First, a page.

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Post Millennial Climate Warriors on-board: “Because we are the ones who are going to live with this crisis in the future…” – Greta Thunberg

May 28, 2019

There could not be a more powerful background messaging than this to last week’s panel discussion on Megatrends, at the AsianInvestor annual flagship event in Hong Kong. All investors must recognize what’s staring them in their face and can only ignore at their own peril. Two in particular dominated – Climate Change and the rise of the Millennial. Truly speaking it’s the post millennial! There were not surprisingly some streaks of cynicism – but I believe my panel left behind the key message, for the investment community, rather loud and clear. A serious sense of urgency is what one needs to work upon. Interestingly, David Sheppard in Financial Times (May 23rd), echoes this, supported by some incredible facts and figures on the biggest villain of all – the fossil fuel industry. Here are some key excerpts:

  1. Both Royal Dutch Shell and BP accept the need to overhaul their businesses in a manner that would have been unthinkable even five years ago, as the clamour from investors and activists has become too loud to ignore.
  2. Shell has said it will take responsibility, over time, for reducing the net carbon footprint of the fuels it produces, essentially putting itself on the hook for the emissions produced when the company’s customers burn oil and gas in their cars and homes.
  3. BP has not, arguing that while it can provide greater transparency on how its business is aligned with the Paris climate agreement, taking responsibility for the fuels its customers use would limit the flexibility the company needs.
  4. The companies have got to this point in the first place largely due to the rise of ethical investing or a focus on companies’ environmental, social and corporate governance (ESG) policies.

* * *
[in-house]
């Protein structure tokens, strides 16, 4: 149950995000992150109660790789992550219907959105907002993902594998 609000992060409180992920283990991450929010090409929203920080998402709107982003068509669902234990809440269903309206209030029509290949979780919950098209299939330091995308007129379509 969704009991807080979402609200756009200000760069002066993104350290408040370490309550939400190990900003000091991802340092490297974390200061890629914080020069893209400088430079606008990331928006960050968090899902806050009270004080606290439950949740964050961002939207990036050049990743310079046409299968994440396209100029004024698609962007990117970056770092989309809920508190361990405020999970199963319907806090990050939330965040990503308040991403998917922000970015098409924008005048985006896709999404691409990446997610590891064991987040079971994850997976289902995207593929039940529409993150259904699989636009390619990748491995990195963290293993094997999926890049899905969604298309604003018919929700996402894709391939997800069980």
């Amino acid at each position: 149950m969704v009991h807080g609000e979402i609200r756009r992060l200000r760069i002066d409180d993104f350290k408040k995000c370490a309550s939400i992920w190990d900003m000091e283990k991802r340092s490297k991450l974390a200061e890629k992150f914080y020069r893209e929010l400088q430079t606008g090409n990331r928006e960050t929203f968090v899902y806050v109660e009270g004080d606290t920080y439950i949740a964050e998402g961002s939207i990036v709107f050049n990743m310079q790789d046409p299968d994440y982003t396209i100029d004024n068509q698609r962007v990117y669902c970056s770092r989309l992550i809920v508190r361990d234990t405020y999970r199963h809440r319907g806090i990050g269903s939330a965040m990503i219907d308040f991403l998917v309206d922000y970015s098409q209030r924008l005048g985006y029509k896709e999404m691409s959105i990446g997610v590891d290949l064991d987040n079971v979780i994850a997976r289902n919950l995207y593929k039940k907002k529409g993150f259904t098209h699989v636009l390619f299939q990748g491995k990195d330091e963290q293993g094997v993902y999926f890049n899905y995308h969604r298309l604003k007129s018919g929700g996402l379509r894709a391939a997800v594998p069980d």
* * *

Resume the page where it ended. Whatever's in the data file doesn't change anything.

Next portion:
5. Using the broadest definition of ESG funds, such as those that use exclusionary screens for only certain industries, the total of ESG funds in Europe and the US could amount to $ 23tn, according to BlackRock.
  6. It means the activists that companies like BP and Shell confront are no longer angry single-share owning protesters who have come to vent their spleen at AGMs – but well-organised and motivated investment managers.
  7. Groups like Climate Action 100+ and Follow This have signed up hundreds of institutional investors to back their engagement initiatives. Not all are ESG funds.
  8. The world’s largest funds are also conscious that the next generation of investors has grown up with warnings about climate change. The top end of the “millennial” generation are approaching their 40s. Across the western world, they and their older “Generation X” siblings stand to inherit upwards of $30tn in the coming years.
  9. Combined with a political climate in Europe that is moving towards adopting stricter targets for carbon reduction – the UK is widely expected to back recommendations for reducing net emissions to zero by 2050 – the energy giants have had to respond.

Diversifying Diversity

That despite the ongoing Brexit drama – the UK chose to declare a Climate Crisis – reflects the growing clout of not just the Millennial but the Teen, as well. And the lawmakers are giving into the passionate appeals of Greta Thunberg & Co. It will not just stop with new businesses like Beyond Meat (BYND). Last year in a blog post for the Chartered Insurance Institute (CII), I alluded to the diminishing influence of the State and rising clout of corporate institutions and individuals. Needless to mention influencers like the Pope (who recently spoke to the leading fossil fuel companies) and Church of England (which is revisiting investments of its pension funds in such entities). I must confess that I did miss arrival-of-the-Teen-Millennial signal in the rest of the noise. I would be really naïve to miss imminent Board positions for the likes of Greta and other teens who aren’t even millennials. Custodians of the Planet Earth. Yet another Megatrend for sure!

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